Hepatitis virales

Viral Hepatitis

By: Ana Isabel Toro-Montoya*, Juan Carlos Restrepo-Gutiérrez**. *Bacteriologist and Clinical Laboratorist. MSc in Virology. Scientific Director, Editora Médica Colombiana S.A. Medellín, Colombia. **Doctor, Specialist in Internal Medicine, Specialist in Clinical Hepatology, MSc, PhD. Professor, Universidad de Antioquia. Coordinator of the Hepatology Unit and Liver Transplant Program, Pablo Tobón Hospital Pablo Tobón Uribe Hospital. Medellín, Colombia. Published on 27-07-2021


The term “hepatitis” means inflammation of the liver. Hepatitis is usually caused by viral infections, however, some medications, toxins, chronic alcohol consumption, and diseases such as autoimmune diseases can also be the cause. Viral hepatitis is a worldwide public health problem. There are several viruses associated with this disease, but the most common are hepatitis A virus, hepatitis B virus and hepatitis C virus. Other viruses that can cause liver inflammation include hepatitis D (delta) virus, Epstein-Barr virus, herpes simplex virus and cytomegalovirus.

Although hepatitis can be caused by different viruses, with different routes of transmission, the liver is affected in one way or another, either because the virus directly infects liver cells (hepatocytes) for replication, or because hepatitis occurs as part of a generalized infection in the body. The infection can be acute or chronic depending on its duration, and the host immune response is usually responsible for liver damage. Hepatitis B and C viruses cause most chronic infections, which can eventually lead to liver damage so severe that liver transplantation is necessary. The most common hepatitis A, B and C are described below.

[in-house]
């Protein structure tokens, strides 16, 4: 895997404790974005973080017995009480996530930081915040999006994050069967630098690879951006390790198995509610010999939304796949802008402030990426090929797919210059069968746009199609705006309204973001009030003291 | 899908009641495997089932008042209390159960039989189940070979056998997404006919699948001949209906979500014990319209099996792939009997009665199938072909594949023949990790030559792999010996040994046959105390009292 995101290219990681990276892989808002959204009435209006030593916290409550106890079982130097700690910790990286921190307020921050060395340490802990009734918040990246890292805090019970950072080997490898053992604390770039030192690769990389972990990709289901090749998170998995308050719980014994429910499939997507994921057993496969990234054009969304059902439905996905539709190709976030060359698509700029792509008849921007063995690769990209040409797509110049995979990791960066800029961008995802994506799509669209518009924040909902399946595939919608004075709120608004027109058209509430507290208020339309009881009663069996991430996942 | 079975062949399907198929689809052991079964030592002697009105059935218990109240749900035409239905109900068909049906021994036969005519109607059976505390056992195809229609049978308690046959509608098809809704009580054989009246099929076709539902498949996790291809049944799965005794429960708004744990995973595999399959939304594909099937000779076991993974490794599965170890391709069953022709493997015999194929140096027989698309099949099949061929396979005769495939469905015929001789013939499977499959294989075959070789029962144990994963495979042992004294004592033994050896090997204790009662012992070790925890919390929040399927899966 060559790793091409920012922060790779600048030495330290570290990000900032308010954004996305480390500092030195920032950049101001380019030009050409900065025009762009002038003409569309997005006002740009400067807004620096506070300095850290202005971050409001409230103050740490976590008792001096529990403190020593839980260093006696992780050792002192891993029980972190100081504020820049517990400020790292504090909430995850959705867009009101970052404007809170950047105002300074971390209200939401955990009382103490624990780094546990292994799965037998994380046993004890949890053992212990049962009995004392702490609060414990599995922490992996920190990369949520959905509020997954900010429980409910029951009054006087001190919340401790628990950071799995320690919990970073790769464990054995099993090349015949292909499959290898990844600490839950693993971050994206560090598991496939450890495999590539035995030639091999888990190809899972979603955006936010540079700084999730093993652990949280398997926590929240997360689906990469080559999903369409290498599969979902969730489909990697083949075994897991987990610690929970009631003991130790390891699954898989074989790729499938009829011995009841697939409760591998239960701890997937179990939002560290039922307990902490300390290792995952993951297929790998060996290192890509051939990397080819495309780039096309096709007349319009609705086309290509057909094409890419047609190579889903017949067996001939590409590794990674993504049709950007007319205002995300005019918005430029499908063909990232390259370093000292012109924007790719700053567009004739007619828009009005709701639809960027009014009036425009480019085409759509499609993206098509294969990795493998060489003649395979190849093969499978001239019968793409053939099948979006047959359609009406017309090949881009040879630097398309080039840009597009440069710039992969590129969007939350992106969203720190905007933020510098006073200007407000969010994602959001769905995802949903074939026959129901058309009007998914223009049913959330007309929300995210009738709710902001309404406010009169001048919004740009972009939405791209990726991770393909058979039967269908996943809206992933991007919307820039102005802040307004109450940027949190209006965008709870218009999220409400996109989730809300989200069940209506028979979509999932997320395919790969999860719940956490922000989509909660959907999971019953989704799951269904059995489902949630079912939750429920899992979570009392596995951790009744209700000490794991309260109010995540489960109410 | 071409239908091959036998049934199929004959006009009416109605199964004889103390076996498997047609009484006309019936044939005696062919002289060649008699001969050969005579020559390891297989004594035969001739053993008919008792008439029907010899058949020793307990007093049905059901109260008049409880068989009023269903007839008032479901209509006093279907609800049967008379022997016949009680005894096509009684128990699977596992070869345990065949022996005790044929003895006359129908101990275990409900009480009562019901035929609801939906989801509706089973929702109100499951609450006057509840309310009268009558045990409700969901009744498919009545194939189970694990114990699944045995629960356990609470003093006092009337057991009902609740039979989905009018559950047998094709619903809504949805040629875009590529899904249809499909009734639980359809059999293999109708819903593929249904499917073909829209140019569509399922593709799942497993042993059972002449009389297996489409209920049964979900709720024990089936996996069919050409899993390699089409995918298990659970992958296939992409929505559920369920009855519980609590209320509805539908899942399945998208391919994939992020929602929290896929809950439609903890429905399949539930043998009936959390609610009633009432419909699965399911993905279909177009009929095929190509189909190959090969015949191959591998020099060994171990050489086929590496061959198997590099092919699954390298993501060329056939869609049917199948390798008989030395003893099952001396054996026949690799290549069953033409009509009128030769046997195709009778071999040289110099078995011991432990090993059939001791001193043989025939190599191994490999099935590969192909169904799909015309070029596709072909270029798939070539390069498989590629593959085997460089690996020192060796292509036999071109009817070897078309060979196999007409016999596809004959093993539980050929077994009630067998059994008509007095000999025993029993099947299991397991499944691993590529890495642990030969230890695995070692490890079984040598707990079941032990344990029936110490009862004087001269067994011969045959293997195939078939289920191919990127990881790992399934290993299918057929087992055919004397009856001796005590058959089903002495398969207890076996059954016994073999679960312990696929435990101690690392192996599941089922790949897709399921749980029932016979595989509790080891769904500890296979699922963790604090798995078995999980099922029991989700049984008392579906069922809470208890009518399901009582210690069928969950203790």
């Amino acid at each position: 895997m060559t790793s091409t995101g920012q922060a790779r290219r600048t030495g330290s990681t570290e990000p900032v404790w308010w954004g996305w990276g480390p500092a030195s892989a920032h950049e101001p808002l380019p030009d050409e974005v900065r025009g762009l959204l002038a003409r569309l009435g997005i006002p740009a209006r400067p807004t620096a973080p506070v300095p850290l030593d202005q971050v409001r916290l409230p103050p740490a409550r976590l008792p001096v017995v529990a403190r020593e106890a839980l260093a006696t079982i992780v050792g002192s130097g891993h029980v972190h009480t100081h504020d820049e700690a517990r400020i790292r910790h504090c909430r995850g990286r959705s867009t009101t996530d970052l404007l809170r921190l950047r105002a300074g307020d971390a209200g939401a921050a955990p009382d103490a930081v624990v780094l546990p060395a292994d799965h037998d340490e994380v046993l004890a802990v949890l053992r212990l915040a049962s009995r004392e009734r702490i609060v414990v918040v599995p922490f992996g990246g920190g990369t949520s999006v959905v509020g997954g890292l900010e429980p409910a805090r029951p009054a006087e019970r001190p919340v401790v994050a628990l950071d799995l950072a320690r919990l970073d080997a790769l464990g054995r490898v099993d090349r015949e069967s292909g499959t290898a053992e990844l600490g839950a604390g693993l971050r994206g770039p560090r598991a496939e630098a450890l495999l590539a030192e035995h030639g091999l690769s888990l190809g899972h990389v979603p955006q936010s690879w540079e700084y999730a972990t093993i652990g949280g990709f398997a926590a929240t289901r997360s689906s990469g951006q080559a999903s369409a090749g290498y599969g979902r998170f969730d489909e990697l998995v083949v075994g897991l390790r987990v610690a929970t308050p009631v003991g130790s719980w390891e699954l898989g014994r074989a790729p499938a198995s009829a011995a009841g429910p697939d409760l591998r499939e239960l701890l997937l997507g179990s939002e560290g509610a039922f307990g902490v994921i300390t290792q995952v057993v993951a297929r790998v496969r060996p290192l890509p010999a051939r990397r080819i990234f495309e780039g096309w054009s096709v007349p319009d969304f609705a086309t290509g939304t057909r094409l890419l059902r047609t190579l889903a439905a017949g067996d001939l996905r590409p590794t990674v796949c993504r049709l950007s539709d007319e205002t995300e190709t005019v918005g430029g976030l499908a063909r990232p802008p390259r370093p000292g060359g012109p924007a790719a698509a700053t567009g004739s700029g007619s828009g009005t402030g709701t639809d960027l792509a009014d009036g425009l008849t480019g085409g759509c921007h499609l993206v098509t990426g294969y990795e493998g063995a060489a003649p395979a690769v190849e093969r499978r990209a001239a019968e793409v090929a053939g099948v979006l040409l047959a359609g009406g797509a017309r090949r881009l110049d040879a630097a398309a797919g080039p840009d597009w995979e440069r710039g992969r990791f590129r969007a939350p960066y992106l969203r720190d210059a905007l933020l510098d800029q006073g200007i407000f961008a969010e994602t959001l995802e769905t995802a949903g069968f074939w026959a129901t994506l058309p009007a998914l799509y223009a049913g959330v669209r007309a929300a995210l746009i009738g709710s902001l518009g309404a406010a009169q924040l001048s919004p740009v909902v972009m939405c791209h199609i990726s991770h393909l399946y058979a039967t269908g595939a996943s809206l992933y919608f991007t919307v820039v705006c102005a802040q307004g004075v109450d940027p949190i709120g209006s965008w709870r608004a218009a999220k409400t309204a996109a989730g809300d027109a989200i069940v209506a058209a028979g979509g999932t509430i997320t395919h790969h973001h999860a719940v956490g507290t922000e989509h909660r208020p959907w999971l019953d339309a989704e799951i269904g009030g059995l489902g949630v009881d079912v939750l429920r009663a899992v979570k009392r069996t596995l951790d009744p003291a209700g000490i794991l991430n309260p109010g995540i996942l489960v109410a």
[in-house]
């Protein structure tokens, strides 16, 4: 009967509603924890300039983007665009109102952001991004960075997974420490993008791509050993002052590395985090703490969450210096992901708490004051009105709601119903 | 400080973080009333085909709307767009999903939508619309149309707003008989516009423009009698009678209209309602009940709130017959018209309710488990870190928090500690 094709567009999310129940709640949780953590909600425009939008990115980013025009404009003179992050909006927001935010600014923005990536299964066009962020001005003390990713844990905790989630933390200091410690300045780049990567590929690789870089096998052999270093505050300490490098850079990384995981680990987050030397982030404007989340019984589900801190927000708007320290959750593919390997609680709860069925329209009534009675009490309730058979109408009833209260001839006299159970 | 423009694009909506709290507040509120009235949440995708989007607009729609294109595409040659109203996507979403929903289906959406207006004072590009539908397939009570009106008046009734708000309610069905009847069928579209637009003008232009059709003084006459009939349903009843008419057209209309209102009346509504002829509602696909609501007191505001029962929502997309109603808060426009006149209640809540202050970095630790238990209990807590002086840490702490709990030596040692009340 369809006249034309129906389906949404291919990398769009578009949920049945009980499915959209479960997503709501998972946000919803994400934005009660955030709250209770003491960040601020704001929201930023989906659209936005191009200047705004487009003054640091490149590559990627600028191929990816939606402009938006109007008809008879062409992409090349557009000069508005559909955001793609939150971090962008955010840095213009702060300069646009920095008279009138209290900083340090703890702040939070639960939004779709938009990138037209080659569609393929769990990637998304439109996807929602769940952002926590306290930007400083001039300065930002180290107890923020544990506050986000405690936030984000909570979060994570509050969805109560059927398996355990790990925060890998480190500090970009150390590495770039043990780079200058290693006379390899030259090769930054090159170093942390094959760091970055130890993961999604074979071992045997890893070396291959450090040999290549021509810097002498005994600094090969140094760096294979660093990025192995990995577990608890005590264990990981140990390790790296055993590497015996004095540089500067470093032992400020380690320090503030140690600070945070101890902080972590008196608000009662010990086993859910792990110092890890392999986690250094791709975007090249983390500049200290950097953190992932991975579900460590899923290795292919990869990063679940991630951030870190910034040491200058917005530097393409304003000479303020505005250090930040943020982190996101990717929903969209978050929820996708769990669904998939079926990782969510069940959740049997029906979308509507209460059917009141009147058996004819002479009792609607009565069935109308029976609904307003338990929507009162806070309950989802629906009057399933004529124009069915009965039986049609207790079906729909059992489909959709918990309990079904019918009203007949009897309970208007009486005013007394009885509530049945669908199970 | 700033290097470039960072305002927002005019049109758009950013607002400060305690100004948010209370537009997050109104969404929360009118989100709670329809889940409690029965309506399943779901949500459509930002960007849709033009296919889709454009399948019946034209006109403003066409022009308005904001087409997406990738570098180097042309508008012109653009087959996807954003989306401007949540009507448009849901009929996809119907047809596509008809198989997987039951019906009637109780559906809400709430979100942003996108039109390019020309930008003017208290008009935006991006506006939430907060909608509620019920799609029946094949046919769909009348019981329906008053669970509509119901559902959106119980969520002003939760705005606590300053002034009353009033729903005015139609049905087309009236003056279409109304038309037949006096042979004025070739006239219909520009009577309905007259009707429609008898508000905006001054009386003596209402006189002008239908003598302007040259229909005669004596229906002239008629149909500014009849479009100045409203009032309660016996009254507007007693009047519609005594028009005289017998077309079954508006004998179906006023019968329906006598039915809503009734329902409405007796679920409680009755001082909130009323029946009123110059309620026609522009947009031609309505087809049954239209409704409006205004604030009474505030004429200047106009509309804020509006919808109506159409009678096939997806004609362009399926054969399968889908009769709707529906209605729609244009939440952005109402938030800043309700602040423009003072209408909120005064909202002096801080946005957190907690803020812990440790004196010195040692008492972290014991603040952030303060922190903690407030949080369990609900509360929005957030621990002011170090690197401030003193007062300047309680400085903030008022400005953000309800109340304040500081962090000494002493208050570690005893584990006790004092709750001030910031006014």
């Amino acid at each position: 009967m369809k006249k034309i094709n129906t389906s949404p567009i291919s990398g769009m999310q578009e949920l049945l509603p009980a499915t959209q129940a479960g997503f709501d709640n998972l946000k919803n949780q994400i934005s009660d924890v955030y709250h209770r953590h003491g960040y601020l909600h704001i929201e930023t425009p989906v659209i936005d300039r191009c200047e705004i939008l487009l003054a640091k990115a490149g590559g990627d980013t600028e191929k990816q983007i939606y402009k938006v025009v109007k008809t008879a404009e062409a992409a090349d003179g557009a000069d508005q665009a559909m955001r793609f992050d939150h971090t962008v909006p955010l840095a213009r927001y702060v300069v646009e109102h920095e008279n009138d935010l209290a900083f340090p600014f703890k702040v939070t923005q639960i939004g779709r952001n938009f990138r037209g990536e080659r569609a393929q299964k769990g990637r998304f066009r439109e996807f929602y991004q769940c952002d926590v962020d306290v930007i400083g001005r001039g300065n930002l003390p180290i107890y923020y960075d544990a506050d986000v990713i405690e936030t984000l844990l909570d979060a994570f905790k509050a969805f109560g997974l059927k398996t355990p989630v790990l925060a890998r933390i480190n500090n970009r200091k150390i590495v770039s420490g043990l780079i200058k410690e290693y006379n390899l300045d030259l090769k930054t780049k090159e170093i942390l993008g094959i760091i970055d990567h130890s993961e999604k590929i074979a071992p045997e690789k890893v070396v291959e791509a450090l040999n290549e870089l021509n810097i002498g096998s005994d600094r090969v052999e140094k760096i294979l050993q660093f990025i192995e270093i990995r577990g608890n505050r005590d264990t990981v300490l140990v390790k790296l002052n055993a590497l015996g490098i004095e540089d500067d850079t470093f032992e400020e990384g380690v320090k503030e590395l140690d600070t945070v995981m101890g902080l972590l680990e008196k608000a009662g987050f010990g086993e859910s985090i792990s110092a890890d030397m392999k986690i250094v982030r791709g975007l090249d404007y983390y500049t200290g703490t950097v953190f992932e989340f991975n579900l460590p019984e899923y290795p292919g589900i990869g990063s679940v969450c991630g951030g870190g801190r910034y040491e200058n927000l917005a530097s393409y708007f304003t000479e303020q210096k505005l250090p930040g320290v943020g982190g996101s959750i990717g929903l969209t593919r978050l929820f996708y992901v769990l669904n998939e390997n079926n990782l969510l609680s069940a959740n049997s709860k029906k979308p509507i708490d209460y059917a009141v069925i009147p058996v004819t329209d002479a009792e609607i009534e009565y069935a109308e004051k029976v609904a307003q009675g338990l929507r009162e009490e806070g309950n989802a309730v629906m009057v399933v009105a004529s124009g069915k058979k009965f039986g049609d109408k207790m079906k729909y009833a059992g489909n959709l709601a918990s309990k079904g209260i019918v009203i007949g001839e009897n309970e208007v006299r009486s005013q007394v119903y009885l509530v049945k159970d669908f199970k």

Hepatitis A

Hepatitis A is the most frequent hepatitis presentation in the world and is one of the notifiable diseases in Colombia. Epidemiological observations associate it to temperate zones and underdeveloped countries due to the precarious sanitary measures; in addition, it is presented as epidemics that recur cyclically. Hepatitis A is caused by a non-enveloped RNA virus, belonging to the Picornaviridae family, inactivated by ultraviolet light, boiling and contact with chlorine or formaldehyde.

Hepatitis A virus is usually transmitted by ingestion of water and food contaminated with fecal material from an infected individual. The incubation period is between 2 and 4 weeks. More than 75% of adults with hepatitis A have predominantly gastrointestinal symptoms, such as nausea, abdominal pain, lack of appetite, diarrhea, fever, fatigue, and jaundice (yellowing of the skin and eyes). In contrast, most children with the disease are asymptomatic, and it leads to the formation of protective antibodies. Mortality from hepatitis A is generally considered to be very low.

For the diagnosis of hepatitis A, a serum antibody test can detect the presence of immunoglobulin (Ig) type M (IgM), which confirms current or recent infection. Similarly, IgG antibodies can be detected if confirmation of past or resolved exposure to hepatitis A virus is desired. These IgG antibodies are also positive in vaccinated persons.